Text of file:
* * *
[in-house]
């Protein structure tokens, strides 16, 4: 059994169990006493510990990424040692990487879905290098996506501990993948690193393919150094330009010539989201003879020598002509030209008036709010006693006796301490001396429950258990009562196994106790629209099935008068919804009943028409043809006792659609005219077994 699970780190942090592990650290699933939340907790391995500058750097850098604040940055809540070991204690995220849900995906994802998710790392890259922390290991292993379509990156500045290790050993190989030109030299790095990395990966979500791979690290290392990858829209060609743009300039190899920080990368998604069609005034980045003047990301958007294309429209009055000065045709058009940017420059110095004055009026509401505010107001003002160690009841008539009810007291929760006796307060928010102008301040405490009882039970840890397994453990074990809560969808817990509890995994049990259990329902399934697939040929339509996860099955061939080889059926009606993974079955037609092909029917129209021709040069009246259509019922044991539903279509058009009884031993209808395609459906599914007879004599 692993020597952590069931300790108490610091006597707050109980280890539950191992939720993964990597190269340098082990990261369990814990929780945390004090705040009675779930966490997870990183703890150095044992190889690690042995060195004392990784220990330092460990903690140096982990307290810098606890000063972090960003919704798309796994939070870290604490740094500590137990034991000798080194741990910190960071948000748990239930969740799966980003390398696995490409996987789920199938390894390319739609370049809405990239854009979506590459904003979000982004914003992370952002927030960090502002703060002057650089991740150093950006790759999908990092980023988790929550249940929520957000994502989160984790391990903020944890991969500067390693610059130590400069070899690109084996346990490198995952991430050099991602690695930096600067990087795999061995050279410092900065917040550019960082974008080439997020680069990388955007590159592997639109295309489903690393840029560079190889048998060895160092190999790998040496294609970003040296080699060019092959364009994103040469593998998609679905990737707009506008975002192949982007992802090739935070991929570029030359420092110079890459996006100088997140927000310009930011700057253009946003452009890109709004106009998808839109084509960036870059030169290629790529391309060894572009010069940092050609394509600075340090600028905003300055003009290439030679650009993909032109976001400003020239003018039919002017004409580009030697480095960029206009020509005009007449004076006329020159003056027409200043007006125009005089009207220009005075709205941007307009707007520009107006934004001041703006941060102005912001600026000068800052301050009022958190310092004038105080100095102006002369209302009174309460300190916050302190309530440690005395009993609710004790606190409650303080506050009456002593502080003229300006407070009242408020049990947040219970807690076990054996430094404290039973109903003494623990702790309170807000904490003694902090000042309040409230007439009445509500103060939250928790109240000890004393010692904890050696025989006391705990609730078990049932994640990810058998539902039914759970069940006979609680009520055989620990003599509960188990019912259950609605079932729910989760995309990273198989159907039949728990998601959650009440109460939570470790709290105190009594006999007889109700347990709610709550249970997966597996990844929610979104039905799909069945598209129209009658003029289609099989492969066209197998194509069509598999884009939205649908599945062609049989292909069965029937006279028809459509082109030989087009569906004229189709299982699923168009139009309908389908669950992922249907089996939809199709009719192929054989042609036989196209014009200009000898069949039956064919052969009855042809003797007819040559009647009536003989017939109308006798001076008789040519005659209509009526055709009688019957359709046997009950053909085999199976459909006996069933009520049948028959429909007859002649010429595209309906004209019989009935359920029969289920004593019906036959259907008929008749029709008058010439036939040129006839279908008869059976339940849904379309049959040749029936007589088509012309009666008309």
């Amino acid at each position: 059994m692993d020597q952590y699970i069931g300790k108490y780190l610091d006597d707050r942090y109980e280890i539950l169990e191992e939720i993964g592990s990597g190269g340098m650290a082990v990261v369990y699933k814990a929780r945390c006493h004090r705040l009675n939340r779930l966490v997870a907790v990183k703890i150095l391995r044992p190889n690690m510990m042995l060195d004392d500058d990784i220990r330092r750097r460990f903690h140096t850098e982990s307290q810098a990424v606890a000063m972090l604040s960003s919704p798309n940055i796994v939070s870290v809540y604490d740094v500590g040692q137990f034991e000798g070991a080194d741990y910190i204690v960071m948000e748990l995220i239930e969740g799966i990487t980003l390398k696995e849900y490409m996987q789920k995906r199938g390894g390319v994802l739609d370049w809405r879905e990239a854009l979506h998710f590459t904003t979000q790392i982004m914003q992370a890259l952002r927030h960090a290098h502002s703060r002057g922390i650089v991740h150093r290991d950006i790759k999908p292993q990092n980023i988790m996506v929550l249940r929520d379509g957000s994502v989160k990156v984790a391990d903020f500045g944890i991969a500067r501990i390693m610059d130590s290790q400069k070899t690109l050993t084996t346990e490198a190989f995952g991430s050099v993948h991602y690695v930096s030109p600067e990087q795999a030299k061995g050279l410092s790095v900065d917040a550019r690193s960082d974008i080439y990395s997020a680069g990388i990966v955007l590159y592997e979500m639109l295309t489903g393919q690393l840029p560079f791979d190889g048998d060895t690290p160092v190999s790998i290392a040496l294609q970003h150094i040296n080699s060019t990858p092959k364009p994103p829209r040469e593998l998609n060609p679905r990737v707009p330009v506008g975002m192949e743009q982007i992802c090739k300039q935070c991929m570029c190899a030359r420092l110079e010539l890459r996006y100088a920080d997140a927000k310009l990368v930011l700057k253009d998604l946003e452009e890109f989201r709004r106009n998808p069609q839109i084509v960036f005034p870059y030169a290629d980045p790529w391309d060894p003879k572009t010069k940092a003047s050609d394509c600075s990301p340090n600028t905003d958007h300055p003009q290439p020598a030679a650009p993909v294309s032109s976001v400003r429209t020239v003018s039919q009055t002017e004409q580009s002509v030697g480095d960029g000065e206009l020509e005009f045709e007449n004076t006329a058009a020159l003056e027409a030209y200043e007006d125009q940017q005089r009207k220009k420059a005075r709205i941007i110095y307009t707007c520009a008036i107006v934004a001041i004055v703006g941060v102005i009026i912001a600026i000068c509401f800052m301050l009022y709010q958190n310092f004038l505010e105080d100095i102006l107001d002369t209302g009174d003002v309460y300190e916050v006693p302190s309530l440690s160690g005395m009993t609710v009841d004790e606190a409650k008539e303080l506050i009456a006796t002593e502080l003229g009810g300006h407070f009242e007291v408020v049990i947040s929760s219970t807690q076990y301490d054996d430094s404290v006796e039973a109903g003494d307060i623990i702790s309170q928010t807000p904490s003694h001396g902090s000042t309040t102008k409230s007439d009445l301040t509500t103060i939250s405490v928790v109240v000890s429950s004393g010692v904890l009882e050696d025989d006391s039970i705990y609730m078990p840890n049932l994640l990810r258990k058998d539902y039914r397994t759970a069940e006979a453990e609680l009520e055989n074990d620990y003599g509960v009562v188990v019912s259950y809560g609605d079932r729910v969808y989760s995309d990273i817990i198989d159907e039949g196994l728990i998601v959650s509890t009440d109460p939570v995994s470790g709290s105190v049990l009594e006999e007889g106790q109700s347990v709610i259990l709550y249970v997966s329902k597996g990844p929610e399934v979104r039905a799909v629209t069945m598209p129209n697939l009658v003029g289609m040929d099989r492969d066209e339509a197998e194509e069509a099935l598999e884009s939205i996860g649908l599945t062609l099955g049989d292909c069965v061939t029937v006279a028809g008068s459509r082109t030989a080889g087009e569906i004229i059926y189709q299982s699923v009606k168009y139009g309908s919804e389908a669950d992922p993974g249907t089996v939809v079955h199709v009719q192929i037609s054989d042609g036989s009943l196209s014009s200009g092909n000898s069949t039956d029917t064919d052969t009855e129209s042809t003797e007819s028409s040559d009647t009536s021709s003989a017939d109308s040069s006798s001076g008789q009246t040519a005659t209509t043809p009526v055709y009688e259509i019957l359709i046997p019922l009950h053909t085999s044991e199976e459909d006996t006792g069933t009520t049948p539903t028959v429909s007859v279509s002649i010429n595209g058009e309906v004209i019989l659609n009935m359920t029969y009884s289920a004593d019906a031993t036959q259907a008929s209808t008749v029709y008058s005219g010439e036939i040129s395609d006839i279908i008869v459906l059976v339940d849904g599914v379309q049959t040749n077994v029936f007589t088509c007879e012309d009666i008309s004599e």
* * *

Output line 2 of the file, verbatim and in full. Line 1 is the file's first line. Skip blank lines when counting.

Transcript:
């Protein structure tokens, strides 16, 4: 059994169990006493510990990424040692990487879905290098996506501990993948690193393919150094330009010539989201003879020598002509030209008036709010006693006796301490001396429950258990009562196994106790629209099935008068919804009943028409043809006792659609005219077994 699970780190942090592990650290699933939340907790391995500058750097850098604040940055809540070991204690995220849900995906994802998710790392890259922390290991292993379509990156500045290790050993190989030109030299790095990395990966979500791979690290290392990858829209060609743009300039190899920080990368998604069609005034980045003047990301958007294309429209009055000065045709058009940017420059110095004055009026509401505010107001003002160690009841008539009810007291929760006796307060928010102008301040405490009882039970840890397994453990074990809560969808817990509890995994049990259990329902399934697939040929339509996860099955061939080889059926009606993974079955037609092909029917129209021709040069009246259509019922044991539903279509058009009884031993209808395609459906599914007879004599 692993020597952590069931300790108490610091006597707050109980280890539950191992939720993964990597190269340098082990990261369990814990929780945390004090705040009675779930966490997870990183703890150095044992190889690690042995060195004392990784220990330092460990903690140096982990307290810098606890000063972090960003919704798309796994939070870290604490740094500590137990034991000798080194741990910190960071948000748990239930969740799966980003390398696995490409996987789920199938390894390319739609370049809405990239854009979506590459904003979000982004914003992370952002927030960090502002703060002057650089991740150093950006790759999908990092980023988790929550249940929520957000994502989160984790391990903020944890991969500067390693610059130590400069070899690109084996346990490198995952991430050099991602690695930096600067990087795999061995050279410092900065917040550019960082974008080439997020680069990388955007590159592997639109295309489903690393840029560079190889048998060895160092190999790998040496294609970003040296080699060019092959364009994103040469593998998609679905990737707009506008975002192949982007992802090739935070991929570029030359420092110079890459996006100088997140927000310009930011700057253009946003452009890109709004106009998808839109084509960036870059030169290629790529391309060894572009010069940092050609394509600075340090600028905003300055003009290439030679650009993909032109976001400003020239003018039919002017004409580009030697480095960029206009020509005009007449004076006329020159003056027409200043007006125009005089009207220009005075709205941007307009707007520009107006934004001041703006941060102005912001600026000068800052301050009022958190310092004038105080100095102006002369209302009174309460300190916050302190309530440690005395009993609710004790606190409650303080506050009456002593502080003229300006407070009242408020049990947040219970807690076990054996430094404290039973109903003494623990702790309170807000904490003694902090000042309040409230007439009445509500103060939250928790109240000890004393010692904890050696025989006391705990609730078990049932994640990810058998539902039914759970069940006979609680009520055989620990003599509960188990019912259950609605079932729910989760995309990273198989159907039949728990998601959650009440109460939570470790709290105190009594006999007889109700347990709610709550249970997966597996990844929610979104039905799909069945598209129209009658003029289609099989492969066209197998194509069509598999884009939205649908599945062609049989292909069965029937006279028809459509082109030989087009569906004229189709299982699923168009139009309908389908669950992922249907089996939809199709009719192929054989042609036989196209014009200009000898069949039956064919052969009855042809003797007819040559009647009536003989017939109308006798001076008789040519005659209509009526055709009688019957359709046997009950053909085999199976459909006996069933009520049948028959429909007859002649010429595209309906004209019989009935359920029969289920004593019906036959259907008929008749029709008058010439036939040129006839279908008869059976339940849904379309049959040749029936007589088509012309009666008309």